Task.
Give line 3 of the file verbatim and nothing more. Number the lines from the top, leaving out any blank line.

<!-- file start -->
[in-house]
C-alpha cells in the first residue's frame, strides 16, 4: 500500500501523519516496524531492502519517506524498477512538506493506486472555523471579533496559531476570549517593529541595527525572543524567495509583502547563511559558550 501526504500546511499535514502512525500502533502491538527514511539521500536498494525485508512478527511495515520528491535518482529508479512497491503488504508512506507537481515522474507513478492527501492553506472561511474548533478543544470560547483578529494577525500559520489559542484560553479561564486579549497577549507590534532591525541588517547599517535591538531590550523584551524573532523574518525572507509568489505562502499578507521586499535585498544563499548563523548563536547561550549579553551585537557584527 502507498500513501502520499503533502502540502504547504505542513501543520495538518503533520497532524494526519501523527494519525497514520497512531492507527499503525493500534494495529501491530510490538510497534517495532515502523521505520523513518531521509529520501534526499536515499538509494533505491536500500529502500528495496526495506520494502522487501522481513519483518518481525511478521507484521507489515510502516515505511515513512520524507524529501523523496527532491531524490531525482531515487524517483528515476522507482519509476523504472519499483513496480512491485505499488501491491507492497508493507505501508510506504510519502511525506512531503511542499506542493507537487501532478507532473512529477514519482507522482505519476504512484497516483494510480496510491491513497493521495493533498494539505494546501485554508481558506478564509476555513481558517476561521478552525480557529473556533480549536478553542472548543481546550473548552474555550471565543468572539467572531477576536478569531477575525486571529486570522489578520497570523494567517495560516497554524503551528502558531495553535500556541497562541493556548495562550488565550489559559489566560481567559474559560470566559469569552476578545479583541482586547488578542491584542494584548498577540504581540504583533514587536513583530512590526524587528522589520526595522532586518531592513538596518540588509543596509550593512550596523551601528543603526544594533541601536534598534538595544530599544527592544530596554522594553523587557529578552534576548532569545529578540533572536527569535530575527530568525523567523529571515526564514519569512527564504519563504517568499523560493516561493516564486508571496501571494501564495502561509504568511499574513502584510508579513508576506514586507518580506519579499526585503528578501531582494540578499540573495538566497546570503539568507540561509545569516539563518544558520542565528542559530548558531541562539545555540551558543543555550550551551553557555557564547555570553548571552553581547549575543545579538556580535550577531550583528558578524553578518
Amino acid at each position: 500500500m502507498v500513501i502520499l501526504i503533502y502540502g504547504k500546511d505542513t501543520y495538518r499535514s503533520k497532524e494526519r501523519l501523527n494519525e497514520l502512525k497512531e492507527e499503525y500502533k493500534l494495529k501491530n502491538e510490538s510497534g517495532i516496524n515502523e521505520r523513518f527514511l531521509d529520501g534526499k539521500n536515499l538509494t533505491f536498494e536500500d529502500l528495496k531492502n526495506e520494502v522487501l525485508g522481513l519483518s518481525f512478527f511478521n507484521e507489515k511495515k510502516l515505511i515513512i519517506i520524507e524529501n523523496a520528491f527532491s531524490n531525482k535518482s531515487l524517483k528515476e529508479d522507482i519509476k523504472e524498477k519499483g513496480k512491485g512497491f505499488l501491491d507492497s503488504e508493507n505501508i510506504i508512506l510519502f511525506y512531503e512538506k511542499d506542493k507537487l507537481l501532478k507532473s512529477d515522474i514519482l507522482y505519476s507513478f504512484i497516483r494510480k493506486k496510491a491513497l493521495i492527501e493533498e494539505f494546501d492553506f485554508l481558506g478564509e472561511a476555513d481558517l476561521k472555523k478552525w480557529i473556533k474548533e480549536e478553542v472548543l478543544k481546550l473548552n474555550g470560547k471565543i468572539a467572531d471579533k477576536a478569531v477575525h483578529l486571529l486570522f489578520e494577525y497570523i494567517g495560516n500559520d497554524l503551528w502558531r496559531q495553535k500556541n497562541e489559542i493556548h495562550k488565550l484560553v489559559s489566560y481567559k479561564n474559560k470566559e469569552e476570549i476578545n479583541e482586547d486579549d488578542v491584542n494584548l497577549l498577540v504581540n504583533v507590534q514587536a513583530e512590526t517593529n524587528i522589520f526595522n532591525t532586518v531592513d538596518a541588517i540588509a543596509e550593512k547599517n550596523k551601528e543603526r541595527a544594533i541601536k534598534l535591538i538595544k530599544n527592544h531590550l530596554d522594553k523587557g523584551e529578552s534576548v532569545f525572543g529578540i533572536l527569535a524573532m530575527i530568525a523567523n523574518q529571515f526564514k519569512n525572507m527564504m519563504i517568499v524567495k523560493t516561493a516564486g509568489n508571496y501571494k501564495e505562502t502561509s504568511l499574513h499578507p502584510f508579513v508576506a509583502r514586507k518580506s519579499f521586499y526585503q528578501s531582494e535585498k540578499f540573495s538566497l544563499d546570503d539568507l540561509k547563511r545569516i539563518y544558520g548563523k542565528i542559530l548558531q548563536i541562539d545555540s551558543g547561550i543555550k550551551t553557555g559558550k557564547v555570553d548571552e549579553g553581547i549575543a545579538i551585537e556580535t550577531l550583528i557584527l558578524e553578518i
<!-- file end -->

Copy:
Amino acid at each position: 500500500m502507498v500513501i502520499l501526504i503533502y502540502g504547504k500546511d505542513t501543520y495538518r499535514s503533520k497532524e494526519r501523519l501523527n494519525e497514520l502512525k497512531e492507527e499503525y500502533k493500534l494495529k501491530n502491538e510490538s510497534g517495532i516496524n515502523e521505520r523513518f527514511l531521509d529520501g534526499k539521500n536515499l538509494t533505491f536498494e536500500d529502500l528495496k531492502n526495506e520494502v522487501l525485508g522481513l519483518s518481525f512478527f511478521n507484521e507489515k511495515k510502516l515505511i515513512i519517506i520524507e524529501n523523496a520528491f527532491s531524490n531525482k535518482s531515487l524517483k528515476e529508479d522507482i519509476k523504472e524498477k519499483g513496480k512491485g512497491f505499488l501491491d507492497s503488504e508493507n505501508i510506504i508512506l510519502f511525506y512531503e512538506k511542499d506542493k507537487l507537481l501532478k507532473s512529477d515522474i514519482l507522482y505519476s507513478f504512484i497516483r494510480k493506486k496510491a491513497l493521495i492527501e493533498e494539505f494546501d492553506f485554508l481558506g478564509e472561511a476555513d481558517l476561521k472555523k478552525w480557529i473556533k474548533e480549536e478553542v472548543l478543544k481546550l473548552n474555550g470560547k471565543i468572539a467572531d471579533k477576536a478569531v477575525h483578529l486571529l486570522f489578520e494577525y497570523i494567517g495560516n500559520d497554524l503551528w502558531r496559531q495553535k500556541n497562541e489559542i493556548h495562550k488565550l484560553v489559559s489566560y481567559k479561564n474559560k470566559e469569552e476570549i476578545n479583541e482586547d486579549d488578542v491584542n494584548l497577549l498577540v504581540n504583533v507590534q514587536a513583530e512590526t517593529n524587528i522589520f526595522n532591525t532586518v531592513d538596518a541588517i540588509a543596509e550593512k547599517n550596523k551601528e543603526r541595527a544594533i541601536k534598534l535591538i538595544k530599544n527592544h531590550l530596554d522594553k523587557g523584551e529578552s534576548v532569545f525572543g529578540i533572536l527569535a524573532m530575527i530568525a523567523n523574518q529571515f526564514k519569512n525572507m527564504m519563504i517568499v524567495k523560493t516561493a516564486g509568489n508571496y501571494k501564495e505562502t502561509s504568511l499574513h499578507p502584510f508579513v508576506a509583502r514586507k518580506s519579499f521586499y526585503q528578501s531582494e535585498k540578499f540573495s538566497l544563499d546570503d539568507l540561509k547563511r545569516i539563518y544558520g548563523k542565528i542559530l548558531q548563536i541562539d545555540s551558543g547561550i543555550k550551551t553557555g559558550k557564547v555570553d548571552e549579553g553581547i549575543a545579538i551585537e556580535t550577531l550583528i557584527l558578524e553578518i